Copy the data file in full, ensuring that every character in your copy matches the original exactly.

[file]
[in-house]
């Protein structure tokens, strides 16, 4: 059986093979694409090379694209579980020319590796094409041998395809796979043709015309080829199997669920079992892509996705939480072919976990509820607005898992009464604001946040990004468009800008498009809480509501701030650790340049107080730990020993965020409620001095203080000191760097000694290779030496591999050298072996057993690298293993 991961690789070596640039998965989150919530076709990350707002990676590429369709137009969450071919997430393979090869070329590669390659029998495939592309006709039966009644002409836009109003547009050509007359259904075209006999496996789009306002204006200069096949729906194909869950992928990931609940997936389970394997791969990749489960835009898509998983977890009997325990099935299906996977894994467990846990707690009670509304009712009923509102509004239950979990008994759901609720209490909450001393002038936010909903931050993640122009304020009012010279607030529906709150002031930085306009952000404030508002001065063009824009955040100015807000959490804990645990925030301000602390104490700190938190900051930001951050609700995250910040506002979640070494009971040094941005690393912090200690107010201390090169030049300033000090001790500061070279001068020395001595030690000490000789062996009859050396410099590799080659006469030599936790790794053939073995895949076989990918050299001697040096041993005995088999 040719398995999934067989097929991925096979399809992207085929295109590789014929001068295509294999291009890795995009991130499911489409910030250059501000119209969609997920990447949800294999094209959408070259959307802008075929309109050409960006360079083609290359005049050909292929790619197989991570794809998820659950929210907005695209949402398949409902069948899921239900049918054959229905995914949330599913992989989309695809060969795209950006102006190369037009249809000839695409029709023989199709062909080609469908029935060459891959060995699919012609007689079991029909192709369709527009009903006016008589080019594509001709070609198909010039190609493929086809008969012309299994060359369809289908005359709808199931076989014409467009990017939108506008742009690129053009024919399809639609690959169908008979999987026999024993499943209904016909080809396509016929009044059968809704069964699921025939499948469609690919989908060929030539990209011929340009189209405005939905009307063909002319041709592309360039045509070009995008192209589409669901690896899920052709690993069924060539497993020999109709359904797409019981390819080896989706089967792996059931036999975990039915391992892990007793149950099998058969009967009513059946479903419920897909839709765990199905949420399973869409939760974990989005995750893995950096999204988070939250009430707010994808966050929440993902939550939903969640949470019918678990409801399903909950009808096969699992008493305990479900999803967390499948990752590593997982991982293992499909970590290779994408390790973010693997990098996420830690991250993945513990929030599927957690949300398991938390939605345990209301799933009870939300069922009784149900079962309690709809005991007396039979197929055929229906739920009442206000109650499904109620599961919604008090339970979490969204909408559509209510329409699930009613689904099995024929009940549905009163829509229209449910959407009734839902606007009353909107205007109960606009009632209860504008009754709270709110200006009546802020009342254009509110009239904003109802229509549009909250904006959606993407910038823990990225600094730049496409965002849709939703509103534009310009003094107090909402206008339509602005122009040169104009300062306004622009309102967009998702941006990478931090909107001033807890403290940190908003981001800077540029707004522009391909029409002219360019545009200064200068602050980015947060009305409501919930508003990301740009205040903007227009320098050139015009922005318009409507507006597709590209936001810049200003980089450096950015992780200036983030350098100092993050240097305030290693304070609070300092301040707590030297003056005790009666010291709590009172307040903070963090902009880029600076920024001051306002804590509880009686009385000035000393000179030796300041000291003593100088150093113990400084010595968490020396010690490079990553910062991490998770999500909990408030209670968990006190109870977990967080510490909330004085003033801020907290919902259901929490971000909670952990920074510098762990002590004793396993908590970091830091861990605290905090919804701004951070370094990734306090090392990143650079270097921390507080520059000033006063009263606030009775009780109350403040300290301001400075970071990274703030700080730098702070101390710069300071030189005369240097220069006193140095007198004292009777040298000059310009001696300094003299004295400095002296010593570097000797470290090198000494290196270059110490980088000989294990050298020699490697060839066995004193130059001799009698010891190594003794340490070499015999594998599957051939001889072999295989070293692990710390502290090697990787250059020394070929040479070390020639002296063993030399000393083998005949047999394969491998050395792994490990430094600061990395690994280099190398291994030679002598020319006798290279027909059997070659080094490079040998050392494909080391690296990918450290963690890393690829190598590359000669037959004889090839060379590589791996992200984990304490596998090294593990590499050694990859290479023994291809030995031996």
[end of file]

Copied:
[in-house]
């Protein structure tokens, strides 16, 4: 059986093979694409090379694209579980020319590796094409041998395809796979043709015309080829199997669920079992892509996705939480072919976990509820607005898992009464604001946040990004468009800008498009809480509501701030650790340049107080730990020993965020409620001095203080000191760097000694290779030496591999050298072996057993690298293993 991961690789070596640039998965989150919530076709990350707002990676590429369709137009969450071919997430393979090869070329590669390659029998495939592309006709039966009644002409836009109003547009050509007359259904075209006999496996789009306002204006200069096949729906194909869950992928990931609940997936389970394997791969990749489960835009898509998983977890009997325990099935299906996977894994467990846990707690009670509304009712009923509102509004239950979990008994759901609720209490909450001393002038936010909903931050993640122009304020009012010279607030529906709150002031930085306009952000404030508002001065063009824009955040100015807000959490804990645990925030301000602390104490700190938190900051930001951050609700995250910040506002979640070494009971040094941005690393912090200690107010201390090169030049300033000090001790500061070279001068020395001595030690000490000789062996009859050396410099590799080659006469030599936790790794053939073995895949076989990918050299001697040096041993005995088999 040719398995999934067989097929991925096979399809992207085929295109590789014929001068295509294999291009890795995009991130499911489409910030250059501000119209969609997920990447949800294999094209959408070259959307802008075929309109050409960006360079083609290359005049050909292929790619197989991570794809998820659950929210907005695209949402398949409902069948899921239900049918054959229905995914949330599913992989989309695809060969795209950006102006190369037009249809000839695409029709023989199709062909080609469908029935060459891959060995699919012609007689079991029909192709369709527009009903006016008589080019594509001709070609198909010039190609493929086809008969012309299994060359369809289908005359709808199931076989014409467009990017939108506008742009690129053009024919399809639609690959169908008979999987026999024993499943209904016909080809396509016929009044059968809704069964699921025939499948469609690919989908060929030539990209011929340009189209405005939905009307063909002319041709592309360039045509070009995008192209589409669901690896899920052709690993069924060539497993020999109709359904797409019981390819080896989706089967792996059931036999975990039915391992892990007793149950099998058969009967009513059946479903419920897909839709765990199905949420399973869409939760974990989005995750893995950096999204988070939250009430707010994808966050929440993902939550939903969640949470019918678990409801399903909950009808096969699992008493305990479900999803967390499948990752590593997982991982293992499909970590290779994408390790973010693997990098996420830690991250993945513990929030599927957690949300398991938390939605345990209301799933009870939300069922009784149900079962309690709809005991007396039979197929055929229906739920009442206000109650499904109620599961919604008090339970979490969204909408559509209510329409699930009613689904099995024929009940549905009163829509229209449910959407009734839902606007009353909107205007109960606009009632209860504008009754709270709110200006009546802020009342254009509110009239904003109802229509549009909250904006959606993407910038823990990225600094730049496409965002849709939703509103534009310009003094107090909402206008339509602005122009040169104009300062306004622009309102967009998702941006990478931090909107001033807890403290940190908003981001800077540029707004522009391909029409002219360019545009200064200068602050980015947060009305409501919930508003990301740009205040903007227009320098050139015009922005318009409507507006597709590209936001810049200003980089450096950015992780200036983030350098100092993050240097305030290693304070609070300092301040707590030297003056005790009666010291709590009172307040903070963090902009880029600076920024001051306002804590509880009686009385000035000393000179030796300041000291003593100088150093113990400084010595968490020396010690490079990553910062991490998770999500909990408030209670968990006190109870977990967080510490909330004085003033801020907290919902259901929490971000909670952990920074510098762990002590004793396993908590970091830091861990605290905090919804701004951070370094990734306090090392990143650079270097921390507080520059000033006063009263606030009775009780109350403040300290301001400075970071990274703030700080730098702070101390710069300071030189005369240097220069006193140095007198004292009777040298000059310009001696300094003299004295400095002296010593570097000797470290090198000494290196270059110490980088000989294990050298020699490697060839066995004193130059001799009698010891190594003794340490070499015999594998599957051939001889072999295989070293692990710390502290090697990787250059020394070929040479070390020639002296063993030399000393083998005949047999394969491998050395792994490990430094600061990395690994280099190398291994030679002598020319006798290279027909059997070659080094490079040998050392494909080391690296990918450290963690890393690829190598590359000669037959004889090839060379590589791996992200984990304490596998090294593990590499050694990859290479023994291809030995031996």